We have all been exposed to some pretty heavy stuff lately—it has been a massive year—but as we head towards Thanksgiving, I thought I would take a break from COVID-19 and election madness to alert you to make you and your family safer and possibly save you up to $25,000.
My recommendation has little to do with your investments; however, it could save you and your family thousands of dollars in today’s cyber connected world.
We are all dealing with working from home and learning from home and exposing yourself to cyberattacks. Most universities and colleges are closing at Thanksgiving, and the kids are coming home, which only increases the online presence in your house.
Cyberattacks are BIG BUSINESS.
The professionalism and sophisticated approach to cyberattacks are increasing daily.
Last week, two of our clients were impacted and potentially could have lost several thousands of dollars, yet thankfully during the hacking ruse, they both realized what was happening and stopped.
Would you have been prepared and aware?
Our Current Cyber World
The FBI recently announced the number of cyberattacks has spiked to as many as 4,000 a day.
That’s a 400% surge from pre-COVID levels.
In the past month alone, hackers broke into hospital systems in Vermont, New York, and Oregon. Hospital chain Universal Health Services recently fell victim to one of the most massive cyberattacks ever.
This recent cyber hack crippled computer systems across Universal Health Services’ 250 US facilities.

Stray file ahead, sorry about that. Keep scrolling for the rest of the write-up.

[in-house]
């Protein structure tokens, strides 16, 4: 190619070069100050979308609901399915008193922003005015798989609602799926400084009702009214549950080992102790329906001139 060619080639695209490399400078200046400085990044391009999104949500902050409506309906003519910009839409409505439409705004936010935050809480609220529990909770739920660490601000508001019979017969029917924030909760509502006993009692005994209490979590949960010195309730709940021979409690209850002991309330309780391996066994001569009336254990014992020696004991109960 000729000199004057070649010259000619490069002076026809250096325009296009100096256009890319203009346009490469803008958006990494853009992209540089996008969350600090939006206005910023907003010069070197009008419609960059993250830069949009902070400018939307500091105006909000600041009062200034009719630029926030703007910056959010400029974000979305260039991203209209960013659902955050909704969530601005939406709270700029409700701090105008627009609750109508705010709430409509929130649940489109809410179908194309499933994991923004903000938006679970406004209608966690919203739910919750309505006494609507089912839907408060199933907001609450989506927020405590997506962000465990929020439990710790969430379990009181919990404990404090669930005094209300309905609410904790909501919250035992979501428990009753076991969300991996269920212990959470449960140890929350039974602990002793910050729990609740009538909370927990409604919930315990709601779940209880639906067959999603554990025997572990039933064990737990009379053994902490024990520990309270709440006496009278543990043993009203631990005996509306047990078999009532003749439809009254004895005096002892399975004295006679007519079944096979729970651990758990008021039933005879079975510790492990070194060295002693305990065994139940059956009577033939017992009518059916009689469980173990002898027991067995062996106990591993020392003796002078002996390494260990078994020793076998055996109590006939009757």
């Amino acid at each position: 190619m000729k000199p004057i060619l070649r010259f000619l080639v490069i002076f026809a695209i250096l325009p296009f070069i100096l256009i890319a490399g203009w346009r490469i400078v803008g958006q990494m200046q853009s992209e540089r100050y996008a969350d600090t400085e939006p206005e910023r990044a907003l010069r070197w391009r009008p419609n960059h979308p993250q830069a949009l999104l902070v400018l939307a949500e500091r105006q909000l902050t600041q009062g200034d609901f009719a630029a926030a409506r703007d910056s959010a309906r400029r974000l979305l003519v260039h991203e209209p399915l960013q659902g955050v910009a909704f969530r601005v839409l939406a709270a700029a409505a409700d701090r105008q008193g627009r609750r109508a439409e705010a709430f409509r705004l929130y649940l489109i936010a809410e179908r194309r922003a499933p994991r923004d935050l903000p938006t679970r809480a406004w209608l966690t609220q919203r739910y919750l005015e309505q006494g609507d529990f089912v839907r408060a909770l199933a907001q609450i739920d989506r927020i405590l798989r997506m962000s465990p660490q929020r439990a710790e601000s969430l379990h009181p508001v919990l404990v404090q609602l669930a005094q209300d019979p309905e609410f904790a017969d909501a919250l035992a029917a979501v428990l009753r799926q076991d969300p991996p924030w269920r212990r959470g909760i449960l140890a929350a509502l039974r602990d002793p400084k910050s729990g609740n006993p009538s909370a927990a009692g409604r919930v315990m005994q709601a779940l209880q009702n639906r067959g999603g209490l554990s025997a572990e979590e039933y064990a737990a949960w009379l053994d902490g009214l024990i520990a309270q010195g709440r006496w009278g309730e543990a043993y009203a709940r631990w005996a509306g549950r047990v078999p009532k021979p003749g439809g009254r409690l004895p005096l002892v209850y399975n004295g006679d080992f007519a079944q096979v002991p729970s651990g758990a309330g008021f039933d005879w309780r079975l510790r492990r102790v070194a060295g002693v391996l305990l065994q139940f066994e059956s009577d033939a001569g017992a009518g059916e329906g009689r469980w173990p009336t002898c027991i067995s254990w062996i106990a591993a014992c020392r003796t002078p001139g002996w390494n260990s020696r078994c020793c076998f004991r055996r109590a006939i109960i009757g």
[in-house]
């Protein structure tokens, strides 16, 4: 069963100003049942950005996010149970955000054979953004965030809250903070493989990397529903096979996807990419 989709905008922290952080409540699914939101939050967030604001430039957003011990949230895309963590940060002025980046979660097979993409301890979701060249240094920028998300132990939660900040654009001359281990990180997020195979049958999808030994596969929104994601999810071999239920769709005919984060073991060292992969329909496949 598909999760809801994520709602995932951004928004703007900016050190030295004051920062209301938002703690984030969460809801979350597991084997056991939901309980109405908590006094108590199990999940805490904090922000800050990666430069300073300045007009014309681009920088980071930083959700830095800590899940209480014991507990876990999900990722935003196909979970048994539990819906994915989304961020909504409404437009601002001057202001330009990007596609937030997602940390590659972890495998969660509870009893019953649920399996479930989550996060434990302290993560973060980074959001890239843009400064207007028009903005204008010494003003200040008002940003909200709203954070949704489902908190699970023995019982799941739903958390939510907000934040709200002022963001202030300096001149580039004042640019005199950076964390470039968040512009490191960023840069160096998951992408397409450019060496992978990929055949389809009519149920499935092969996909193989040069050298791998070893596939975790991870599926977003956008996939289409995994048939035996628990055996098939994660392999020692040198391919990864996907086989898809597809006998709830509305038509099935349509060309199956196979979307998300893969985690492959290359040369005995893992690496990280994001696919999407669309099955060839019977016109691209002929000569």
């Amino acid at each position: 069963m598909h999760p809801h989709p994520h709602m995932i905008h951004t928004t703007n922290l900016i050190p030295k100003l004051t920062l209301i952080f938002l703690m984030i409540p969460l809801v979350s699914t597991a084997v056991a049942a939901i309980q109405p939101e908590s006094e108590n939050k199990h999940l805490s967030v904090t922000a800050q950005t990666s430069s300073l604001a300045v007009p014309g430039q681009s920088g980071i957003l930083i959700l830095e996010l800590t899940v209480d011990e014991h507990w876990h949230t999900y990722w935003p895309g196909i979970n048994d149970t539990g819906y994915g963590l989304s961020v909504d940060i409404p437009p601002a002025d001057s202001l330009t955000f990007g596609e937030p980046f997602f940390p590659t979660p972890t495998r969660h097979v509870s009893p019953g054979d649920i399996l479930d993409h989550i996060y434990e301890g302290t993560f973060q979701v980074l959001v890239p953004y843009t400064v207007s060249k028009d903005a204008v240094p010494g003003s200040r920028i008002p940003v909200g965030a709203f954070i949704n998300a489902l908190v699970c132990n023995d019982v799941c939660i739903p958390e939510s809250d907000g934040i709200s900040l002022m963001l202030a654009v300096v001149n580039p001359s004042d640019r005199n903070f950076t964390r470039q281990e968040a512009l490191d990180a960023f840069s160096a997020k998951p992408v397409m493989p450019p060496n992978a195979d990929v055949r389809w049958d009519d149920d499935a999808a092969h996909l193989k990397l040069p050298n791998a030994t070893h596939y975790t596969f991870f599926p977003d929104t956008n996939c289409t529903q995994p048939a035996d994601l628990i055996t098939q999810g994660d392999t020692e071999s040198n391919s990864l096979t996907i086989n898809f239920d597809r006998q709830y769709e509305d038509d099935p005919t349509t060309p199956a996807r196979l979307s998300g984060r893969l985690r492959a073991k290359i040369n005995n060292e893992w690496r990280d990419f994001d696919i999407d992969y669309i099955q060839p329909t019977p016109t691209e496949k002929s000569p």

As a result of the hack, it forced doctors and nurses to use paper and pencil for record-keeping. And the hackers took down wireless vital-signs monitoring equipment.
COVID forced hundreds of millions of folks to work from home. Most of us were using personal laptops—on unsecured home internet connections—to access work files.
COVID’s work and learn from home is a dream come true for cybercriminals. This work from home is like the world’s biggest companies, all left their front doors wide open and invited all the hackers to come on into the company’s networks.
Here is what I recommend you do TODAY.
Call your homeowner’s insurance provider and ask if cyberattack coverage and identity theft is in your policy.
If it’s not, ask if they offer it as an add-on. Suppose you get another “no,” then it is time to find a new insurance company that does offer cyberattack coverage.
These days cyber coverage is just as crucial as homeowner’s insurance.
And the best thing is, it only costs pennies. My colleague added it to his existing plan for just $1 a month.
Having this coverage will ensure you don’t bear the brunt of the costs when hackers come knocking.
Please don’t think, “it won’t happen to me.”
Everyone from the IRS… to the NSA… to Amazon…. to Boeing has been hacked in the past couple of years.
These organizations spend tens of millions of dollars, shoring up their cyber defenses each year. They own some of the most sophisticated networks in the world. Yet cybercriminals still broke in.
So if hackers single you out, you better believe they’ll find a way into your system
Call your homeowner insurance provider and take out cyber coverage today before you do all of your Black Friday and Cyber Monday shopping.
To answer your question, I do have this insurance. Let me know if you need a new insurance introduction.
Thanksgiving Week Office Hours
We at Tannery Company have much to give thanks for this year. We thank you for placing your trust in us.
We will be closing our office on Wednesday at noon and will return to the office at 8:00 am on Monday, November 30, 2020.
If you have an emergency need, please send an email or call us on our cell phones.
I want to close by saying thank you to all who reached out and checked on me during my two week Work Staycation thanks to the COVID virus.
I am feeling great and glad to have experienced a minor case of this virus.
We wish you a Happy Thanksgiving,
The Tannery Team
Michael, Tina, Brad, Jill, Jennifer, Matt
Be A Financial Olympian™
The opinions expressed in this material are for general informational purposes only and is not a substitute for professional advice. Individual circumstances do vary.